5 takeaways from WikiLeaks emails

WikiLeaks has released thousands of emails detailing the inner workings of Hillary ClintonHillary Diane Rodham ClintonMore than 200,000 Wisconsin voters will be removed from the rolls Trump is threatening to boycott the debates — here's how to make sure he shows up Trey Gowdy returns to Fox News as contributor MORE’s presidential campaign over the last week.

Though U.S. intelligence officials have suggested the leaks may be part of a Russian plot to meddle in the elections, Donald TrumpDonald John TrumpDemocrats ask if they have reason to worry about UK result Trump scramble to rack up accomplishments gives conservatives heartburn Seven years after Sandy Hook, the politics of guns has changed MORE and other Republicans have seized on the emails and the embarrassing revelations they contain.  

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Clinton’s campaign has refused to confirm the authenticity of the messages, which were allegedly stolen from campaign chairman John Podesta’s inbox.

And there could be many more to come. WikiLeaks had so far released 6,500 emails, though it claims to have a total of 50,000. 

Here are the five biggest revelations so far.

The Wall Street transcripts contain damaging statements

The first batch of emails, made public on Friday evening, contained material that been the subject of speculation for months: excerpts from paid speeches she gave to financial institutions.

During the contest for the Democratic presidential nomination, Bernie SandersBernie SandersDemocrats ask if they have reason to worry about UK result Buttigieg releases list of campaign bundlers Reject National Defense Authorization Act, save Yemen instead MORE demanded that Clinton release the transcripts, and Trump has since taken up the call. She declined, saying she would only release them if candidates in both parties did.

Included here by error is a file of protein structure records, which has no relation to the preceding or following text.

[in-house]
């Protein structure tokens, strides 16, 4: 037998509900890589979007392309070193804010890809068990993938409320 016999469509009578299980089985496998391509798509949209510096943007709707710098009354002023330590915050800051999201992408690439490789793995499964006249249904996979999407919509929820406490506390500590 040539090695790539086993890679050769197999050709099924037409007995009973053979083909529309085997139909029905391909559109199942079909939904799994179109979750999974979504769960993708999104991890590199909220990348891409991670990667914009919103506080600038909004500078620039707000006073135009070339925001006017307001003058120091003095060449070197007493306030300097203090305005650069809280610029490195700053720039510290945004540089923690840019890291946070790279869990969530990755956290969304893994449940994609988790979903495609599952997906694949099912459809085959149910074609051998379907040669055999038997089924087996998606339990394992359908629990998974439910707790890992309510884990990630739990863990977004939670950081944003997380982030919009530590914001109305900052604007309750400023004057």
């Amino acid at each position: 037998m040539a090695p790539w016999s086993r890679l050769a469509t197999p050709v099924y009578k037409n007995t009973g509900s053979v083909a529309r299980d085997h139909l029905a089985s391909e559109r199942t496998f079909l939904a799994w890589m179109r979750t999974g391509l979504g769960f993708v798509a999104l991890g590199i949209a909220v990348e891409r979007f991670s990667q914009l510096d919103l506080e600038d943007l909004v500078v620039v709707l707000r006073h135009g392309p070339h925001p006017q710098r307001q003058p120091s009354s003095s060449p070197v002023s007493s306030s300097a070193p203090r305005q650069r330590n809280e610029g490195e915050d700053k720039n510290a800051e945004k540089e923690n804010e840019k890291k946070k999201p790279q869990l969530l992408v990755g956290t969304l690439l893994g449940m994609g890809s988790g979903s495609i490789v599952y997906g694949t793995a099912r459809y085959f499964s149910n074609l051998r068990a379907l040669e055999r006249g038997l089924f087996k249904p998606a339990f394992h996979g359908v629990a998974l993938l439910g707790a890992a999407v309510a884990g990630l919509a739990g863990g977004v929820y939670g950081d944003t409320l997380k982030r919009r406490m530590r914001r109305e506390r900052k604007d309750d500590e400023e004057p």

The emails released by WikiLeaks make clear that the transcripts contain statements that could be politically damaging.

In one remark at a gathering of apartment building firms, Clinton said that politicians “need both a public and a private position,” playing into criticism that she is deceptive.

“Politics is like sausage being made. It is unsavory, and it always has been that way, but we usually end up where we need to be,” the former secretary of State said in the speech excerpt. “But if everybody's watching, you know, all of the back room discussions and the deals, you know, then people get a little nervous, to say the least.”

Elsewhere, Clinton said she dreams of “a hemispheric common market, with open trade and open borders.” 

In another speech, Clinton said terrorism is “not a threat to us as a nation,” though it is “a real threat.”

“It is not going to endanger our economy or our society, but it is a real threat,” she said in an August 2013 speech to the Global Business Travelers Association. “It is a danger to our citizens here at home, and as we tragically saw in Boston, and to those living, working, and traveling abroad.”

The Clinton campaign was tipped off to a debate question during the primaries

One day before a CNN presidential town hall in March, a senior Democratic Party official appeared to share a question with Clinton’s campaign. 

“From time to time I get the questions in advance,” Donna Brazile, then a TV commentator and vice chairwoman of the Democratic National Committee, told campaign communications director Jennifer Palmieri in an email. 

“Here's one that worries me about HRC,” she added, using Clinton’s initials, before including a six-sentence question about the death penalty. 

At the town hall, moderator Roland Martin referenced some of the statistics included in Brazile’s email before allowing a member of the town hall to ask a similar question about the subject.

A Clinton aide discussed an email case with the Justice Department

In the midst of an open records lawsuit concerning emails from Clinton's tenure as secretary of State, a campaign spokesman who formerly worked for the Department of Justice (DOJ) appeared to be gathering news from former colleagues.